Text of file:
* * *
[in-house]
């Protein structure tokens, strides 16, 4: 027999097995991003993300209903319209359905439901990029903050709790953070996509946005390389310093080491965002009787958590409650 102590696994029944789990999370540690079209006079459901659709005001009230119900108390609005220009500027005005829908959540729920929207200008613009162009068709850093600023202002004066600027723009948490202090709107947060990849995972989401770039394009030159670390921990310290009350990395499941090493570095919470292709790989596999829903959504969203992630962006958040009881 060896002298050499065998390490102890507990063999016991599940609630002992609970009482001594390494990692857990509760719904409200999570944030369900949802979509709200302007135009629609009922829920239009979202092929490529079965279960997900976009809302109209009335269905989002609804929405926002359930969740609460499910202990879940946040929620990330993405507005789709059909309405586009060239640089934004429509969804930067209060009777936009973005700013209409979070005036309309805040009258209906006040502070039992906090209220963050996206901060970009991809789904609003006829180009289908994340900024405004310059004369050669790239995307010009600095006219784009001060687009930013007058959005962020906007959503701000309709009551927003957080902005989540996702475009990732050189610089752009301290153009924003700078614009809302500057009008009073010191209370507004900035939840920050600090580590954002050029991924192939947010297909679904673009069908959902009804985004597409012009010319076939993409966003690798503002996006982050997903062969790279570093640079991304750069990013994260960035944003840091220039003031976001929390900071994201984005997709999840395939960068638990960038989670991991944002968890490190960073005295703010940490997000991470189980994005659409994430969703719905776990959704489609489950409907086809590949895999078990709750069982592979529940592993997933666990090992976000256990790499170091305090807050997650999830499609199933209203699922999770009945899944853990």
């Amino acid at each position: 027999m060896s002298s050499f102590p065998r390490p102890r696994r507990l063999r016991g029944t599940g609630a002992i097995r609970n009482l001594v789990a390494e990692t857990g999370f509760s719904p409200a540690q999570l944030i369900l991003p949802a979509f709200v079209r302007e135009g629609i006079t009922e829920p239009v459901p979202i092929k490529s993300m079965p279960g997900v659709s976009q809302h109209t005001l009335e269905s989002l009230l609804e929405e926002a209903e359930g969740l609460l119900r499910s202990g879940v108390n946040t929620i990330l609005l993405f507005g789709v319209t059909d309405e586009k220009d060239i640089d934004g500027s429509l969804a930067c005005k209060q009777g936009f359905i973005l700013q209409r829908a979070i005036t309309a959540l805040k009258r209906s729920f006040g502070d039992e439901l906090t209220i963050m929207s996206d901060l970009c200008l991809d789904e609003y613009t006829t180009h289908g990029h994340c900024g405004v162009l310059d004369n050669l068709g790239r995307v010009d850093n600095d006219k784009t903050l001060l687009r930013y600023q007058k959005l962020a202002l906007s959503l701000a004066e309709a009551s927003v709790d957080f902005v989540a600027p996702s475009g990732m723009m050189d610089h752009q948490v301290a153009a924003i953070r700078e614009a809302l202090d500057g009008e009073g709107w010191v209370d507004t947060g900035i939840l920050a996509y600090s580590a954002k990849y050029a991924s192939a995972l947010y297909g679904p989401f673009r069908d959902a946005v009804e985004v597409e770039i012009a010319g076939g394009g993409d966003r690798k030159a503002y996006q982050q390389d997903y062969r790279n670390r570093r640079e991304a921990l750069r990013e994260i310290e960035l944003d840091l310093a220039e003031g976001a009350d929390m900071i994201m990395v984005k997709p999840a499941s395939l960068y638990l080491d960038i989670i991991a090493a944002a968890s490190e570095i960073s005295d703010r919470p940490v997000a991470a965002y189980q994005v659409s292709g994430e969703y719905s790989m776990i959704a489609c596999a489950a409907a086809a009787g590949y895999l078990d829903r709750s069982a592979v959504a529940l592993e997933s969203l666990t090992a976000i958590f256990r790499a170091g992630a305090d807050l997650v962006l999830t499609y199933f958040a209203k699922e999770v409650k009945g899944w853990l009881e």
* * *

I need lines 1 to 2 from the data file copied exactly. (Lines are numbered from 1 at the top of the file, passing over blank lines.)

[in-house]
């Protein structure tokens, strides 16, 4: 027999097995991003993300209903319209359905439901990029903050709790953070996509946005390389310093080491965002009787958590409650 102590696994029944789990999370540690079209006079459901659709005001009230119900108390609005220009500027005005829908959540729920929207200008613009162009068709850093600023202002004066600027723009948490202090709107947060990849995972989401770039394009030159670390921990310290009350990395499941090493570095919470292709790989596999829903959504969203992630962006958040009881 060896002298050499065998390490102890507990063999016991599940609630002992609970009482001594390494990692857990509760719904409200999570944030369900949802979509709200302007135009629609009922829920239009979202092929490529079965279960997900976009809302109209009335269905989002609804929405926002359930969740609460499910202990879940946040929620990330993405507005789709059909309405586009060239640089934004429509969804930067209060009777936009973005700013209409979070005036309309805040009258209906006040502070039992906090209220963050996206901060970009991809789904609003006829180009289908994340900024405004310059004369050669790239995307010009600095006219784009001060687009930013007058959005962020906007959503701000309709009551927003957080902005989540996702475009990732050189610089752009301290153009924003700078614009809302500057009008009073010191209370507004900035939840920050600090580590954002050029991924192939947010297909679904673009069908959902009804985004597409012009010319076939993409966003690798503002996006982050997903062969790279570093640079991304750069990013994260960035944003840091220039003031976001929390900071994201984005997709999840395939960068638990960038989670991991944002968890490190960073005295703010940490997000991470189980994005659409994430969703719905776990959704489609489950409907086809590949895999078990709750069982592979529940592993997933666990090992976000256990790499170091305090807050997650999830499609199933209203699922999770009945899944853990």